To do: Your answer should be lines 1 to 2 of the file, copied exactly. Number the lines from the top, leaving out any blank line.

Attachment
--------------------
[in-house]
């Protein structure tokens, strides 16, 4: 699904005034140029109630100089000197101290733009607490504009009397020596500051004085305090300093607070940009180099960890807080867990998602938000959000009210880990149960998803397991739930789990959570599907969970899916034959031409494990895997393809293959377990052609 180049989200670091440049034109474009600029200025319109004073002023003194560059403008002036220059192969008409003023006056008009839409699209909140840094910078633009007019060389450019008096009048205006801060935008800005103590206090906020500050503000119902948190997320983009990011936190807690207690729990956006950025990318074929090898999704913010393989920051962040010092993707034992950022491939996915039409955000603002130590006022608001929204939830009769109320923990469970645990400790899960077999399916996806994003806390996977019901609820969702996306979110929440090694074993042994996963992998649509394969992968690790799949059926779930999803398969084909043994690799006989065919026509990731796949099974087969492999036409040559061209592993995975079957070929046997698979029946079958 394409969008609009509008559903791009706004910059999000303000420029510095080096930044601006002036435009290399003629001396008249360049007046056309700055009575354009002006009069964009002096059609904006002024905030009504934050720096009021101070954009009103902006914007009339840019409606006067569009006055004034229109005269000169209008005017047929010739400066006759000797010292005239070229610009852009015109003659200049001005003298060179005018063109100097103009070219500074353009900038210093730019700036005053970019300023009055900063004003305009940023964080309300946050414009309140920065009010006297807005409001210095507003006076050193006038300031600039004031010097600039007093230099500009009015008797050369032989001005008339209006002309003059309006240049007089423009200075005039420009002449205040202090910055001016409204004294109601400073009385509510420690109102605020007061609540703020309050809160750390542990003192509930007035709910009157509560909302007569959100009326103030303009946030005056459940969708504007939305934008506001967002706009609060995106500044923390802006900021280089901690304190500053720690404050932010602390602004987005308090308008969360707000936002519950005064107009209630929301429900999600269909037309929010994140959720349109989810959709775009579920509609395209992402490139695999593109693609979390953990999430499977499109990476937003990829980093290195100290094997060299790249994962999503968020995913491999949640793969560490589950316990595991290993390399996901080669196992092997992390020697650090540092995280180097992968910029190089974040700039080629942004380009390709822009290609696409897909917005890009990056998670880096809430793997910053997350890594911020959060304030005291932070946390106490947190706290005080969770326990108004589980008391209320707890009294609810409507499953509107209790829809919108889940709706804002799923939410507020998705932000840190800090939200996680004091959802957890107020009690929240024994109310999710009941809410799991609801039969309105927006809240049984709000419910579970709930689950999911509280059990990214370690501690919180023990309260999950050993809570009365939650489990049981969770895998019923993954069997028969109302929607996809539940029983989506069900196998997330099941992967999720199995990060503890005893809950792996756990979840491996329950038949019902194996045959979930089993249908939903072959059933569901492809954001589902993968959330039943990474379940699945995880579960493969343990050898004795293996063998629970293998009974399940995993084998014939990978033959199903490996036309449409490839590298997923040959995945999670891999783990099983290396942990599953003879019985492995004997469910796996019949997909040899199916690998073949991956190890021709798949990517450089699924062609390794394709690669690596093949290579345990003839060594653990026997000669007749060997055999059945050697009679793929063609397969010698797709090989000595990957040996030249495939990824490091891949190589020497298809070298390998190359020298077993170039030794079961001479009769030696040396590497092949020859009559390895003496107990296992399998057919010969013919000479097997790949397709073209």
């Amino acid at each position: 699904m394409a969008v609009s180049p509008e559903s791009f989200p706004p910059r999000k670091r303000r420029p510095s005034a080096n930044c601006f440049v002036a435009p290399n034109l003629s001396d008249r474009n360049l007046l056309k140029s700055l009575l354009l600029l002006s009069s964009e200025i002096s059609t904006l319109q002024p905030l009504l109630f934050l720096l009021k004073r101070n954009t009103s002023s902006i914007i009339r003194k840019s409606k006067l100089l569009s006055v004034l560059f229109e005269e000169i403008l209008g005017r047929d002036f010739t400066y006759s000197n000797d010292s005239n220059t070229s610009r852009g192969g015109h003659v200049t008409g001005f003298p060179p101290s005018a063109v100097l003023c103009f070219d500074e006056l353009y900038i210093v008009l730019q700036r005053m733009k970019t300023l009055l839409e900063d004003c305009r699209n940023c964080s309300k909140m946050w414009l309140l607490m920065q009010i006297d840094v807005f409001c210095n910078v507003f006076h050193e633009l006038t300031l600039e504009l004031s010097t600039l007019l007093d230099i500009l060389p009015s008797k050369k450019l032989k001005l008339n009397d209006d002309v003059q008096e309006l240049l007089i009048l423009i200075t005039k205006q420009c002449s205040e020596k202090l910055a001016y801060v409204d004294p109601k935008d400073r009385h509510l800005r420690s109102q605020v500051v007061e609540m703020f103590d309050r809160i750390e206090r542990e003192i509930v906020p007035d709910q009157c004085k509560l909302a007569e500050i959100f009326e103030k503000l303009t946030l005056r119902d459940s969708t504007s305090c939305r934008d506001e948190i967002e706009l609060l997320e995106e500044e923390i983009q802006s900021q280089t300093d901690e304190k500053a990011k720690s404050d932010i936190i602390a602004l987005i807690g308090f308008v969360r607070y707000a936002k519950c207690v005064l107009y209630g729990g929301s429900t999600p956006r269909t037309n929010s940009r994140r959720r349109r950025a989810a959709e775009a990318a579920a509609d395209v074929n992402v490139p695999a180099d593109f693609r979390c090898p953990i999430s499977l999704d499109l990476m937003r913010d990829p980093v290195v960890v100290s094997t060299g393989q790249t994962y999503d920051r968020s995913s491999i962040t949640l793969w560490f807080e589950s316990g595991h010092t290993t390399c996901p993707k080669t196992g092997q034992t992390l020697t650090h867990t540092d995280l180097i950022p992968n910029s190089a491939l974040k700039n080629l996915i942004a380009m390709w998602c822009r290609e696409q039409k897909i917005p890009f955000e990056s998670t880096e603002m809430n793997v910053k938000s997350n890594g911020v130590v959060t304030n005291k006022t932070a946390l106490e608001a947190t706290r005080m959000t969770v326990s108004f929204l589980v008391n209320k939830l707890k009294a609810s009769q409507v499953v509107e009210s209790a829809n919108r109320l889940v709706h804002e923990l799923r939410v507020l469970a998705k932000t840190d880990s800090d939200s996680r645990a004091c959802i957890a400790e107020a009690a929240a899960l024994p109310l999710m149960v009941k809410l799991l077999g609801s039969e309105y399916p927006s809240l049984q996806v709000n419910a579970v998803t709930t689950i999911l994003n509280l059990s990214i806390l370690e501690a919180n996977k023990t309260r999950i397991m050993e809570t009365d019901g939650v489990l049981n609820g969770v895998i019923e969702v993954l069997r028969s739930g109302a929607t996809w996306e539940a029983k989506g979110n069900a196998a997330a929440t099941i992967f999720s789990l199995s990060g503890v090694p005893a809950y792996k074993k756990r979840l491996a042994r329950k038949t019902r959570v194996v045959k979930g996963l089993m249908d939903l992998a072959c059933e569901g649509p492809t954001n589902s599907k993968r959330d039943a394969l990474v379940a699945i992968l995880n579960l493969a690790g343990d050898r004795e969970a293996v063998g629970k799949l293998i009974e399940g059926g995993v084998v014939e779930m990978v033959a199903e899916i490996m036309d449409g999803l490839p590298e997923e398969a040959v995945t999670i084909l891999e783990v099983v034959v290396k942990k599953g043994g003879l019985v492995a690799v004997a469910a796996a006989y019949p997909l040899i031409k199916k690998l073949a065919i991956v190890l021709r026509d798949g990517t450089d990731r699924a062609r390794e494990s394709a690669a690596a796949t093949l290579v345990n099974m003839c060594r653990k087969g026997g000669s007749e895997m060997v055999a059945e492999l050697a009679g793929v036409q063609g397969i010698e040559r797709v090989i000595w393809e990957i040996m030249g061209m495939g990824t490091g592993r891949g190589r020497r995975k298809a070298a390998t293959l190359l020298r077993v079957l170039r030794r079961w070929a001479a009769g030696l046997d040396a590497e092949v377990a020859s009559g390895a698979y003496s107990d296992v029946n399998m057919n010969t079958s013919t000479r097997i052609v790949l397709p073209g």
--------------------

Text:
[in-house]
């Protein structure tokens, strides 16, 4: 699904005034140029109630100089000197101290733009607490504009009397020596500051004085305090300093607070940009180099960890807080867990998602938000959000009210880990149960998803397991739930789990959570599907969970899916034959031409494990895997393809293959377990052609 180049989200670091440049034109474009600029200025319109004073002023003194560059403008002036220059192969008409003023006056008009839409699209909140840094910078633009007019060389450019008096009048205006801060935008800005103590206090906020500050503000119902948190997320983009990011936190807690207690729990956006950025990318074929090898999704913010393989920051962040010092993707034992950022491939996915039409955000603002130590006022608001929204939830009769109320923990469970645990400790899960077999399916996806994003806390996977019901609820969702996306979110929440090694074993042994996963992998649509394969992968690790799949059926779930999803398969084909043994690799006989065919026509990731796949099974087969492999036409040559061209592993995975079957070929046997698979029946079958 394409969008609009509008559903791009706004910059999000303000420029510095080096930044601006002036435009290399003629001396008249360049007046056309700055009575354009002006009069964009002096059609904006002024905030009504934050720096009021101070954009009103902006914007009339840019409606006067569009006055004034229109005269000169209008005017047929010739400066006759000797010292005239070229610009852009015109003659200049001005003298060179005018063109100097103009070219500074353009900038210093730019700036005053970019300023009055900063004003305009940023964080309300946050414009309140920065009010006297807005409001210095507003006076050193006038300031600039004031010097600039007093230099500009009015008797050369032989001005008339209006002309003059309006240049007089423009200075005039420009002449205040202090910055001016409204004294109601400073009385509510420690109102605020007061609540703020309050809160750390542990003192509930007035709910009157509560909302007569959100009326103030303009946030005056459940969708504007939305934008506001967002706009609060995106500044923390802006900021280089901690304190500053720690404050932010602390602004987005308090308008969360707000936002519950005064107009209630929301429900999600269909037309929010994140959720349109989810959709775009579920509609395209992402490139695999593109693609979390953990999430499977499109990476937003990829980093290195100290094997060299790249994962999503968020995913491999949640793969560490589950316990595991290993390399996901080669196992092997992390020697650090540092995280180097992968910029190089974040700039080629942004380009390709822009290609696409897909917005890009990056998670880096809430793997910053997350890594911020959060304030005291932070946390106490947190706290005080969770326990108004589980008391209320707890009294609810409507499953509107209790829809919108889940709706804002799923939410507020998705932000840190800090939200996680004091959802957890107020009690929240024994109310999710009941809410799991609801039969309105927006809240049984709000419910579970709930689950999911509280059990990214370690501690919180023990309260999950050993809570009365939650489990049981969770895998019923993954069997028969109302929607996809539940029983989506069900196998997330099941992967999720199995990060503890005893809950792996756990979840491996329950038949019902194996045959979930089993249908939903072959059933569901492809954001589902993968959330039943990474379940699945995880579960493969343990050898004795293996063998629970293998009974399940995993084998014939990978033959199903490996036309449409490839590298997923040959995945999670891999783990099983290396942990599953003879019985492995004997469910796996019949997909040899199916690998073949991956190890021709798949990517450089699924062609390794394709690669690596093949290579345990003839060594653990026997000669007749060997055999059945050697009679793929063609397969010698797709090989000595990957040996030249495939990824490091891949190589020497298809070298390998190359020298077993170039030794079961001479009769030696040396590497092949020859009559390895003496107990296992399998057919010969013919000479097997790949397709073209």